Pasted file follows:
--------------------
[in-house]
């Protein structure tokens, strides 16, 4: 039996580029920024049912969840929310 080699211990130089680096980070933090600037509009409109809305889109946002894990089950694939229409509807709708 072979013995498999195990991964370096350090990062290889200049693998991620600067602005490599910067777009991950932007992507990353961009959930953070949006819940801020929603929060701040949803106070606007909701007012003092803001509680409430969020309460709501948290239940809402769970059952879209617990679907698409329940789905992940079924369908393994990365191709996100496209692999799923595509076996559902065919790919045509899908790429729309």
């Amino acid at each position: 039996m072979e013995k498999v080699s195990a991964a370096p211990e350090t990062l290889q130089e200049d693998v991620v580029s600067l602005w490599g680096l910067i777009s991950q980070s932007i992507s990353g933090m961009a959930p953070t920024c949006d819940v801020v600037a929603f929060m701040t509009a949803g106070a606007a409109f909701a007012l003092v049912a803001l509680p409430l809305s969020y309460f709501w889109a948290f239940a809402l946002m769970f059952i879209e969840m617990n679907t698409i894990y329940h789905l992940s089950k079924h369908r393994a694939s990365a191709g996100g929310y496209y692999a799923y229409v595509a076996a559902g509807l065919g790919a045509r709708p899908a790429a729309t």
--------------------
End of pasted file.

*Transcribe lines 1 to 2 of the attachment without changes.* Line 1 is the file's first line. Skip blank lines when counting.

[in-house]
């Protein structure tokens, strides 16, 4: 039996580029920024049912969840929310 080699211990130089680096980070933090600037509009409109809305889109946002894990089950694939229409509807709708 072979013995498999195990991964370096350090990062290889200049693998991620600067602005490599910067777009991950932007992507990353961009959930953070949006819940801020929603929060701040949803106070606007909701007012003092803001509680409430969020309460709501948290239940809402769970059952879209617990679907698409329940789905992940079924369908393994990365191709996100496209692999799923595509076996559902065919790919045509899908790429729309």